Signs of Termite Infestation
Color differences in termites
In eastern coastal areas of the US, drywood termites are common. Drywood termite swarmers differ from subterranean termites in appearance primarily in color. Drywood termite swarmers are red with red-blackish wings - and can be confused with carpenter ants. Subterranean swarmers are dark brown with pinkish, whitish or yellowish wings. For more on subterreanean termites, select this link.
When a colony has existed for about 5 years and has become well-developed, the Queen gives birth to "Winged Reproductives" (both male and female). These are the termites you may actually see during "swarming season": usually March through June. After shedding their wings, reproductives pair off, burrow into the soil and begin new colonies.
Unfortunately, the swarming phase lasts only a few hours, since termites can't fly well. Unless you actually see the swarming, or find discarded wings on doorsteps, in sunny spots, or on window sills, you will probably miss it.
Mud Tunneling and Mud Shelter Tubes
If you do not see signs of swarming, then there are other signs that you can look for. The most obvious sign of subterranean termite infestation is mud tunneling.
Subterranean termites build mud shelter tubes in which they travel. These mud shelter tubes are connected with the termite colony and are constructed of dirt and an acid substance that the worker termites secret. The mud shelter tube helps to protect the worker termites from predators such as ants, and also provides them with humidity.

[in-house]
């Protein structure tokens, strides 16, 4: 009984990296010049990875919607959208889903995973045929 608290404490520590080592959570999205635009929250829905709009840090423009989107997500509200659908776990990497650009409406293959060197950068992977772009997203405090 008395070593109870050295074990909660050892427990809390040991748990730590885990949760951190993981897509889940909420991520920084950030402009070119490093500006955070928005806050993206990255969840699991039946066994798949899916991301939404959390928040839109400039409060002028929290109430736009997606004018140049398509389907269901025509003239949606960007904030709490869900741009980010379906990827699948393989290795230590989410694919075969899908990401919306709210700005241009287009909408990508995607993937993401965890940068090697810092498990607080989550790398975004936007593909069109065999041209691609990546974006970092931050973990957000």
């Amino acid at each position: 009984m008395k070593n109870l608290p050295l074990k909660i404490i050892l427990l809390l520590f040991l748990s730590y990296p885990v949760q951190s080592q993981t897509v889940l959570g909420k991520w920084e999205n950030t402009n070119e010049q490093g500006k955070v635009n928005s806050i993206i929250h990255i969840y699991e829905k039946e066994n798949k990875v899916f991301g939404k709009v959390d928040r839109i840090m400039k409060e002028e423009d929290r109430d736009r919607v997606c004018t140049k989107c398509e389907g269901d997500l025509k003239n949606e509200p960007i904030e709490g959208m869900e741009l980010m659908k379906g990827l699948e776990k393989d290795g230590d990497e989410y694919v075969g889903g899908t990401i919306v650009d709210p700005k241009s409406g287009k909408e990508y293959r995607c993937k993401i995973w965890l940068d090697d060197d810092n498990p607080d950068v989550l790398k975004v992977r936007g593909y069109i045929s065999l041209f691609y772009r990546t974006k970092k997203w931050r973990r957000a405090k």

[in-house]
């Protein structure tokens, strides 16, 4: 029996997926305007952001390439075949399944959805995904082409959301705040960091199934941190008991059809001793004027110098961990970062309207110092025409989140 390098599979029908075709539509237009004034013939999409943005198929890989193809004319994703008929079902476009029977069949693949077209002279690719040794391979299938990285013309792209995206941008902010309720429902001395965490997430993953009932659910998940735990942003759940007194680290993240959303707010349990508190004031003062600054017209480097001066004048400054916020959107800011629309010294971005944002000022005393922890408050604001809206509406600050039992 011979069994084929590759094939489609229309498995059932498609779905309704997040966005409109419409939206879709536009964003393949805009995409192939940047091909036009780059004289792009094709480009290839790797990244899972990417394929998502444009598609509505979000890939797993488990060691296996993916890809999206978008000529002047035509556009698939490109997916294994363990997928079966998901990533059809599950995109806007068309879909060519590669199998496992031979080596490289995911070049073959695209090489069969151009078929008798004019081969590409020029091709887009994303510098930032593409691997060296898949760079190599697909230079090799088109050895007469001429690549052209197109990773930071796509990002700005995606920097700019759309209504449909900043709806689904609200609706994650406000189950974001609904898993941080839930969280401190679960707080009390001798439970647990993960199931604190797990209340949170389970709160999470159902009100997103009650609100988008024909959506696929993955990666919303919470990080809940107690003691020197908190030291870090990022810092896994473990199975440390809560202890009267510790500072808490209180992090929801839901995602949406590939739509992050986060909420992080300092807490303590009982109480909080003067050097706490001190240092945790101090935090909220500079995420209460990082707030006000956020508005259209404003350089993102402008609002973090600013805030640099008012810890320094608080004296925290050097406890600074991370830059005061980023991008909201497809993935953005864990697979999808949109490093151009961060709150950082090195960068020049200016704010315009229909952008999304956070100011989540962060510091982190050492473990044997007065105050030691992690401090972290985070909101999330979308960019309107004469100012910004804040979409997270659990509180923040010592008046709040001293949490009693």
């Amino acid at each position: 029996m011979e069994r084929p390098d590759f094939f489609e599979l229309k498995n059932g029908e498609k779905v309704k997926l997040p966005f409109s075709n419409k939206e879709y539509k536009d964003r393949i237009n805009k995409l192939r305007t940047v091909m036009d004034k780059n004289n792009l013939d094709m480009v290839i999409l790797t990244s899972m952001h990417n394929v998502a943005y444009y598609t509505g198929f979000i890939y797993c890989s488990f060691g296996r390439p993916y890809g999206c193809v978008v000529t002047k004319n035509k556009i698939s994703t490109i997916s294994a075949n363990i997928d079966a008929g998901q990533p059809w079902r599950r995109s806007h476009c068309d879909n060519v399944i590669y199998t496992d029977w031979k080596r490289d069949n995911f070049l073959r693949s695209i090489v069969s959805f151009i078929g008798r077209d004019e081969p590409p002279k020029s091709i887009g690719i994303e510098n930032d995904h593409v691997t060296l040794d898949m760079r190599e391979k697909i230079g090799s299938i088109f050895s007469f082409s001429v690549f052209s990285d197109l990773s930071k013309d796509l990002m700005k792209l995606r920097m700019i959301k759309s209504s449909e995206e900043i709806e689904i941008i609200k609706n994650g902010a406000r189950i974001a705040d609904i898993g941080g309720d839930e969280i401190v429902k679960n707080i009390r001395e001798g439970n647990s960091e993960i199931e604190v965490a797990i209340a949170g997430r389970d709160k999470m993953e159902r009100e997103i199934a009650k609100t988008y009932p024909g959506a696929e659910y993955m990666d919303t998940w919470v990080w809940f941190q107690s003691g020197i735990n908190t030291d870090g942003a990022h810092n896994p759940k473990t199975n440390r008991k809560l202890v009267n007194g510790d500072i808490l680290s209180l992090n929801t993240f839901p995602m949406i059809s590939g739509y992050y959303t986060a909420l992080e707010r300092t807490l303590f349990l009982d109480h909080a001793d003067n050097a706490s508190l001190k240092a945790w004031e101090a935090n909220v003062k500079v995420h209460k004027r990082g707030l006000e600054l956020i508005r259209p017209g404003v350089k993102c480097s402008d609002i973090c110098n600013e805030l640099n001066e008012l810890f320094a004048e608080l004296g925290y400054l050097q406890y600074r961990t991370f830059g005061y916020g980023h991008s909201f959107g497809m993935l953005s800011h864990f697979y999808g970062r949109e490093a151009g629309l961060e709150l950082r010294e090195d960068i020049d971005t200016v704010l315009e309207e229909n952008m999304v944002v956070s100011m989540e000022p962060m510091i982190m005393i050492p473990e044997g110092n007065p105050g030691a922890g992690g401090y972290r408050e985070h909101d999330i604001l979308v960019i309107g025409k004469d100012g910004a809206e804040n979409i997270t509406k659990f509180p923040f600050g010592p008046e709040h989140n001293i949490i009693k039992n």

Most importantly, mud shelter tubes give the blind worker and soldier termites a highway in which to travel to and from their food sources. Mud shelter tubes are very hard packed, and usually as they get older, they get harder and larger. Some mud shelter tubes are as small as a pen, while others can be several inches wide.
Mud shelter tubes are usually seen on the outer sides of foundation walls, but they can come up through any foundation! They can also be seen emerging from sheetrock in ceilings, and on sheetrock walls.
The field of termite control is vast and sometimes confusing to the layperson. Please select from the following menu for detailed information about termites and termite control, courtesy of Regional Pest Management:
- Regional's Termite Treatment.
- How to tell a termite from an ant.
- Why termite control is necessary.
- Detailed information on termites.
- What a "termiticide" is and how it works.
- Frequently-asked questions (FAQS) on termites and termite control.
- Signs of termite infestation.
- Legal definitions of termite control.